Here’s how it started, (although I’m not proud of it): with a glass of wine. I do not recommend this right before bed when one is already sad. It only makes you sadder and more susceptible to the vortex. But I’d been dealing with my mom and dad, who are both failing in big and small ways. They are old folks now, with a whole lot of sand in the bottom of the hourglass, and only a handful of grains left on top. It is a long, sad goodbye, and sometimes it can rip the heart out of my chest on a regular basis.

So anyway, back to the wine and the vortex. I was sitting on my bed with my hubby and Layla, my sweet 5-year-old miniature Australian shepherd. She is a sweet, smart girl with intelligent brown eyes that look into your soul, I tell you. This dog (despite the “miniature” thing—she’s a medium sized dog, about 30 pounds) has personality. She communicates. And she and I, we know each other. So there I was, sloshing wine on the bedspread and talking about my parents, feeling overwhelmed, and I started to cry. I couldn’t bear for one more moment, the knowledge that my parents are going to die, and that I will be witness to this enormous loss. How will I survive that unavoidable reality, I wondered? My husband tried to comfort me—something he is usually stellar at doing—but this time, I was inconsolable. I was dealing with death, with oblivion, with what the heck is this all about? How can we be expected to endure an existence where we lose everyone and everything precious to us?

By this point, I was weeping and heartbroken over loss I hadn’t even been clobbered with yet, but know is coming. So as I wept and railed and felt there was nothing, nothing in this world that could comfort me or distract me from the agony of life and loss, Layla came up from her spot at the foot of the bed, planted herself in front of me, and stared at me. She forced her wet nose into my face and made me look at her, made me see her. This made me cry harder. Layla is my first dog ever you see, the only dog of my lifetime.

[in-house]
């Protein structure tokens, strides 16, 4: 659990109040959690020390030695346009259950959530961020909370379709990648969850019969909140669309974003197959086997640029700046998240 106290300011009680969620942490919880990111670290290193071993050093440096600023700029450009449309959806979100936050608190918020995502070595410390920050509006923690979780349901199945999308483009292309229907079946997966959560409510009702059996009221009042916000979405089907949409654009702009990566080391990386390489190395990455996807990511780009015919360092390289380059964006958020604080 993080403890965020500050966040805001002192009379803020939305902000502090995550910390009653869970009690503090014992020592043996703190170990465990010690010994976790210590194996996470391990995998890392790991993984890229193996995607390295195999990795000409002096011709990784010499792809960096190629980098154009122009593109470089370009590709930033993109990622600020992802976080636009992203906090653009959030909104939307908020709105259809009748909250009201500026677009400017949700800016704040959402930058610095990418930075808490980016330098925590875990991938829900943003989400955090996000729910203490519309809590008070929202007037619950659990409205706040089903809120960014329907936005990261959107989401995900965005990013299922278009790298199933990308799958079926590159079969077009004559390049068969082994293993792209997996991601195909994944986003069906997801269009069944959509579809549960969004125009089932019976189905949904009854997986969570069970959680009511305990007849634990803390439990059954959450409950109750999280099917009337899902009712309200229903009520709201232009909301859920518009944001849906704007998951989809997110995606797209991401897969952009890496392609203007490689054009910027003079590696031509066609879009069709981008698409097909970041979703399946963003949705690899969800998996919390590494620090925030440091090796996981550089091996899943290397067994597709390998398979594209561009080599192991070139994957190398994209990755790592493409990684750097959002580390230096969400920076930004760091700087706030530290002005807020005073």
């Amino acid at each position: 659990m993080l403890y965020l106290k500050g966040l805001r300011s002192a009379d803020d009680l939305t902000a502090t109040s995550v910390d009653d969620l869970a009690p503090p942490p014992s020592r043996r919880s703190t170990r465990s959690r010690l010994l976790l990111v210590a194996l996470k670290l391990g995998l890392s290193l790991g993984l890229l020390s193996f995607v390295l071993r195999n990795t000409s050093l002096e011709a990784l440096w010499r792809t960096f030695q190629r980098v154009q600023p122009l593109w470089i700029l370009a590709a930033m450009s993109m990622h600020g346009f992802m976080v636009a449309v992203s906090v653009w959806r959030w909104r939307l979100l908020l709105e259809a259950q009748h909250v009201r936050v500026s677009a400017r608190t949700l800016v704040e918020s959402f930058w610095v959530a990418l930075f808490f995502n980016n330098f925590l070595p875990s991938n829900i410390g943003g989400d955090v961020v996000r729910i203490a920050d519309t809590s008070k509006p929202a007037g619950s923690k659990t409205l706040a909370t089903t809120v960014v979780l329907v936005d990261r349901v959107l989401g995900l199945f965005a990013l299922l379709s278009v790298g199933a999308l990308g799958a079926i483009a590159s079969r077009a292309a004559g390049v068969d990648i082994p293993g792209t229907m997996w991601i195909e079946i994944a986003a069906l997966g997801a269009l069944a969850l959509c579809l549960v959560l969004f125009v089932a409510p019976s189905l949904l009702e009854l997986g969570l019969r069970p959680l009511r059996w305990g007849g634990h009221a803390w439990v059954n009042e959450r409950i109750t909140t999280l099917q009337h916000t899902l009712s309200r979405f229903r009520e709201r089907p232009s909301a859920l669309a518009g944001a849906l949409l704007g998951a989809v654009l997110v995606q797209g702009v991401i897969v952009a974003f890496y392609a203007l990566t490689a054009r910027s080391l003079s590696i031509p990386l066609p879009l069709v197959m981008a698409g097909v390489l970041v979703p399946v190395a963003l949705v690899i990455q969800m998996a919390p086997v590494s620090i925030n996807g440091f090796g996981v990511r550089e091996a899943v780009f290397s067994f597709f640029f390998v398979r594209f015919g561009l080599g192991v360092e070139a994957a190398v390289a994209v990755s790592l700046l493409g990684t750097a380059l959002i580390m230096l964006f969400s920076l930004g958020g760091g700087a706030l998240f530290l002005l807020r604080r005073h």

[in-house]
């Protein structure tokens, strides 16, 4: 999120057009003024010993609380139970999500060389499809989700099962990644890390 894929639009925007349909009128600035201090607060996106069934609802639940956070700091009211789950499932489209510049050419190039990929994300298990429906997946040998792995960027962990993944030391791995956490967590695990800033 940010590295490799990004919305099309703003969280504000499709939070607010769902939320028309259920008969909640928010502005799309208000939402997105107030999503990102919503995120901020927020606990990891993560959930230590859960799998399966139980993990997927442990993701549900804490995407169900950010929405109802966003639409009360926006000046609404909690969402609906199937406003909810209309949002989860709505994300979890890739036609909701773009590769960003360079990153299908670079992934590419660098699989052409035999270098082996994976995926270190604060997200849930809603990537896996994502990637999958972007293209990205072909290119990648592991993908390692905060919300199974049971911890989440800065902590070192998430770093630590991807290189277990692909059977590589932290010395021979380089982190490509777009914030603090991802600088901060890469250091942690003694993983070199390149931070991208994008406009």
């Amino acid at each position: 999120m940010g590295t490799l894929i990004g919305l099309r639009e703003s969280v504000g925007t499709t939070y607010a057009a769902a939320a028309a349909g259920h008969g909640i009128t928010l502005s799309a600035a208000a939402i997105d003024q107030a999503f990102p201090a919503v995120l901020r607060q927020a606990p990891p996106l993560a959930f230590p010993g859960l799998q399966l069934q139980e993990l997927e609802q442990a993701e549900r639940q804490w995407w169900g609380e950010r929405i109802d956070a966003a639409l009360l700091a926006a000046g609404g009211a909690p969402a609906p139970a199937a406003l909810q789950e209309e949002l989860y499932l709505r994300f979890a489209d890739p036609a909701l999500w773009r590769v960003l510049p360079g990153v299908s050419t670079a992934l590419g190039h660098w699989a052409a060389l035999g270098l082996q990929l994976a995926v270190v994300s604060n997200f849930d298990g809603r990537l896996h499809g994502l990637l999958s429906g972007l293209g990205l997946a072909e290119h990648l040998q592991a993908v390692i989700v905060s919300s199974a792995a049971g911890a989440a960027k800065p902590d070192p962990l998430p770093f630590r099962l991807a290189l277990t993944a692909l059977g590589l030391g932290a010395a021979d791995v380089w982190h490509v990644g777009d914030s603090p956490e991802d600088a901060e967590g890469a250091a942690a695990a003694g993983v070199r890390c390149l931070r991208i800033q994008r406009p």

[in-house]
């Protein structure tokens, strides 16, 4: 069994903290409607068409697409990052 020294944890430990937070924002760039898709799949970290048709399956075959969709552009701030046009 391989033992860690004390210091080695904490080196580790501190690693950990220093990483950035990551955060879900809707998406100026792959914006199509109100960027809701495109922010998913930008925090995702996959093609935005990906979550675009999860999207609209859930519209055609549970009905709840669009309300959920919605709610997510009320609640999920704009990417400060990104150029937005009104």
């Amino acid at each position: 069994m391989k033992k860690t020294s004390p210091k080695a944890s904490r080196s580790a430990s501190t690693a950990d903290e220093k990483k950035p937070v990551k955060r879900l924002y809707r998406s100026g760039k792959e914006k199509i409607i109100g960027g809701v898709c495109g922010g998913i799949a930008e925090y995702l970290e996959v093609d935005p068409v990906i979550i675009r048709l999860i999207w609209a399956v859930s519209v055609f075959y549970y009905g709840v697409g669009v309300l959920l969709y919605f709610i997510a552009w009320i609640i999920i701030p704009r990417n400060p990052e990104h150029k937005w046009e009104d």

“Someday you will die too, Layla,” I sobbed with renewed fervor. “My God, some day this beautiful little dog buddy of mine will die, and I will have to witness it. How will I ever, ever bear that?”

Layla’s response was to lick my face and look deeper yet into my eyes. Those bright brown eyes seemed to say, “I know, Cal, I know. It’s sad and it hurts and it’s so very hard. It doesn’t seem fair, but hey, guess what, we’re here now. You’re here. I’m here. We are in this together and we have now. Now.”

Then Layla licked me all over my face, licked up my tears and stuck her tongue up my nose until I had to laugh at this dog all up in my face, getting me slobbery with dog love and dog comfort. My sobbing morphed into laughter. And crazy, wild, unexpected joy. I hugged my sweet puppy girl, nestled my nose in her soft fur, felt her presence, her warmth, the vibrant life of her. And I felt better. Layla made it clear to me that we are here now, and this is no small thing. We have this. This.

So yeah, I get it. In this context, the waiting is not so bad. The something to do while I’m waiting, while I’m waiting for something to do, is to live, and love, and celebrate every second of “now” that I can get my hands on, with my husband, with my parents, with my exceptional daughters, with my amazing, sweet, extraordinary, empathic dog.

Here’s to NOW. Thank you, Layla. ❤